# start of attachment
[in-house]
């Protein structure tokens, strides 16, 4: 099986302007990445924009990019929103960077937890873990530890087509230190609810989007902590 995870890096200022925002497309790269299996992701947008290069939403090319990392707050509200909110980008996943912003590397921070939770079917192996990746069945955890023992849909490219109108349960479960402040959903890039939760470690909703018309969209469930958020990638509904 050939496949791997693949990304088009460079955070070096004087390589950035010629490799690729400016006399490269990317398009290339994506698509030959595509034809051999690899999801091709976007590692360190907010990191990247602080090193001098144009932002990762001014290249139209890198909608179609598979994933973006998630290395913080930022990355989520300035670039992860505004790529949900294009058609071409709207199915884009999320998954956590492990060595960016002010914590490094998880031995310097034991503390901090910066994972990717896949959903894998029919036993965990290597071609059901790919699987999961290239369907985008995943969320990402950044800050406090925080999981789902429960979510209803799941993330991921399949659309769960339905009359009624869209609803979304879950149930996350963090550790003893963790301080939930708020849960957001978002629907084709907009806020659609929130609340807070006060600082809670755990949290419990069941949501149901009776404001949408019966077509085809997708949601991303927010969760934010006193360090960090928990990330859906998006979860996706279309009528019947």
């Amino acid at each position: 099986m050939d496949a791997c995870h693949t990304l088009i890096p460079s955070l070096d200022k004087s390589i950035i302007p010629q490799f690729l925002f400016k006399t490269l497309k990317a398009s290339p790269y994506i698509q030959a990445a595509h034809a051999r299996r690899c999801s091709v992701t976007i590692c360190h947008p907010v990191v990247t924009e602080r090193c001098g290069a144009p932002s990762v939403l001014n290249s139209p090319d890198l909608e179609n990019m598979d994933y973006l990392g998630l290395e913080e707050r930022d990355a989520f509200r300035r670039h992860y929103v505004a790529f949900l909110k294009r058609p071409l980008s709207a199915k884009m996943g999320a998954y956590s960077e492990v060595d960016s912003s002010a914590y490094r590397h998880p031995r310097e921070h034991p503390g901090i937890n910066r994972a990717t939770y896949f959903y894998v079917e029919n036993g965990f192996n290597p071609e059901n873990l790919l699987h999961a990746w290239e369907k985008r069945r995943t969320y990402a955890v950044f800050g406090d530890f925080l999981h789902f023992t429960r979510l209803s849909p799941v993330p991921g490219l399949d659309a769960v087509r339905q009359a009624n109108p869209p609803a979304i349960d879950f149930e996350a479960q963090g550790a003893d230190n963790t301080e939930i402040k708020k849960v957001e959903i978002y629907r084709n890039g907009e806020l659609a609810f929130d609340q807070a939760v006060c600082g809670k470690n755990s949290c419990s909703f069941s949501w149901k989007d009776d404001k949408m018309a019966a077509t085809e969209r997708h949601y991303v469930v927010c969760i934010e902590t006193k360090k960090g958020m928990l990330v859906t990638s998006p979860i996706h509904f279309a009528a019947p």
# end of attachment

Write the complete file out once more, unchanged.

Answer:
[in-house]
């Protein structure tokens, strides 16, 4: 099986302007990445924009990019929103960077937890873990530890087509230190609810989007902590 995870890096200022925002497309790269299996992701947008290069939403090319990392707050509200909110980008996943912003590397921070939770079917192996990746069945955890023992849909490219109108349960479960402040959903890039939760470690909703018309969209469930958020990638509904 050939496949791997693949990304088009460079955070070096004087390589950035010629490799690729400016006399490269990317398009290339994506698509030959595509034809051999690899999801091709976007590692360190907010990191990247602080090193001098144009932002990762001014290249139209890198909608179609598979994933973006998630290395913080930022990355989520300035670039992860505004790529949900294009058609071409709207199915884009999320998954956590492990060595960016002010914590490094998880031995310097034991503390901090910066994972990717896949959903894998029919036993965990290597071609059901790919699987999961290239369907985008995943969320990402950044800050406090925080999981789902429960979510209803799941993330991921399949659309769960339905009359009624869209609803979304879950149930996350963090550790003893963790301080939930708020849960957001978002629907084709907009806020659609929130609340807070006060600082809670755990949290419990069941949501149901009776404001949408019966077509085809997708949601991303927010969760934010006193360090960090928990990330859906998006979860996706279309009528019947």
């Amino acid at each position: 099986m050939d496949a791997c995870h693949t990304l088009i890096p460079s955070l070096d200022k004087s390589i950035i302007p010629q490799f690729l925002f400016k006399t490269l497309k990317a398009s290339p790269y994506i698509q030959a990445a595509h034809a051999r299996r690899c999801s091709v992701t976007i590692c360190h947008p907010v990191v990247t924009e602080r090193c001098g290069a144009p932002s990762v939403l001014n290249s139209p090319d890198l909608e179609n990019m598979d994933y973006l990392g998630l290395e913080e707050r930022d990355a989520f509200r300035r670039h992860y929103v505004a790529f949900l909110k294009r058609p071409l980008s709207a199915k884009m996943g999320a998954y956590s960077e492990v060595d960016s912003s002010a914590y490094r590397h998880p031995r310097e921070h034991p503390g901090i937890n910066r994972a990717t939770y896949f959903y894998v079917e029919n036993g965990f192996n290597p071609e059901n873990l790919l699987h999961a990746w290239e369907k985008r069945r995943t969320y990402a955890v950044f800050g406090d530890f925080l999981h789902f023992t429960r979510l209803s849909p799941v993330p991921g490219l399949d659309a769960v087509r339905q009359a009624n109108p869209p609803a979304i349960d879950f149930e996350a479960q963090g550790a003893d230190n963790t301080e939930i402040k708020k849960v957001e959903i978002y629907r084709n890039g907009e806020l659609a609810f929130d609340q807070a939760v006060c600082g809670k470690n755990s949290c419990s909703f069941s949501w149901k989007d009776d404001k949408m018309a019966a077509t085809e969209r997708h949601y991303v469930v927010c969760i934010e902590t006193k360090k960090g958020m928990l990330v859906t990638s998006p979860i996706h509904f279309a009528a019947p």